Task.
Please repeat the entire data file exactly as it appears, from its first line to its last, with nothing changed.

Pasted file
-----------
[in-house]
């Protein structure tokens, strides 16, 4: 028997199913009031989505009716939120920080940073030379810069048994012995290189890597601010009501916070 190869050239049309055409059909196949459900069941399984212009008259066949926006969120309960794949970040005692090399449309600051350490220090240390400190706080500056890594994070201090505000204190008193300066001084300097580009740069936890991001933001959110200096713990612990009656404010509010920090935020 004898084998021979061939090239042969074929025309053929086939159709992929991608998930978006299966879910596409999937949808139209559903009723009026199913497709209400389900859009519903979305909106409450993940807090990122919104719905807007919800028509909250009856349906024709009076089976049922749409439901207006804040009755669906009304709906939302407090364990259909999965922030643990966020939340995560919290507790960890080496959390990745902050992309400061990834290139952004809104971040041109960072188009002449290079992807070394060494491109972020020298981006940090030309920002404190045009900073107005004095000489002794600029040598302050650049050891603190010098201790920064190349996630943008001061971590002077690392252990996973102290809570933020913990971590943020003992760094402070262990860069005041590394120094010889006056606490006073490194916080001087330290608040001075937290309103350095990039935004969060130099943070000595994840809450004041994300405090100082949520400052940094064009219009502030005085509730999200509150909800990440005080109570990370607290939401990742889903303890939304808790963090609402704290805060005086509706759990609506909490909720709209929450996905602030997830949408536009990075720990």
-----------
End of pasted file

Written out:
[in-house]
């Protein structure tokens, strides 16, 4: 028997199913009031989505009716939120920080940073030379810069048994012995290189890597601010009501916070 190869050239049309055409059909196949459900069941399984212009008259066949926006969120309960794949970040005692090399449309600051350490220090240390400190706080500056890594994070201090505000204190008193300066001084300097580009740069936890991001933001959110200096713990612990009656404010509010920090935020 004898084998021979061939090239042969074929025309053929086939159709992929991608998930978006299966879910596409999937949808139209559903009723009026199913497709209400389900859009519903979305909106409450993940807090990122919104719905807007919800028509909250009856349906024709009076089976049922749409439901207006804040009755669906009304709906939302407090364990259909999965922030643990966020939340995560919290507790960890080496959390990745902050992309400061990834290139952004809104971040041109960072188009002449290079992807070394060494491109972020020298981006940090030309920002404190045009900073107005004095000489002794600029040598302050650049050891603190010098201790920064190349996630943008001061971590002077690392252990996973102290809570933020913990971590943020003992760094402070262990860069005041590394120094010889006056606490006073490194916080001087330290608040001075937290309103350095990039935004969060130099943070000595994840809450004041994300405090100082949520400052940094064009219009502030005085509730999200509150909800990440005080109570990370607290939401990742889903303890939304808790963090609402704290805060005086509706759990609506909490909720709209929450996905602030997830949408536009990075720990």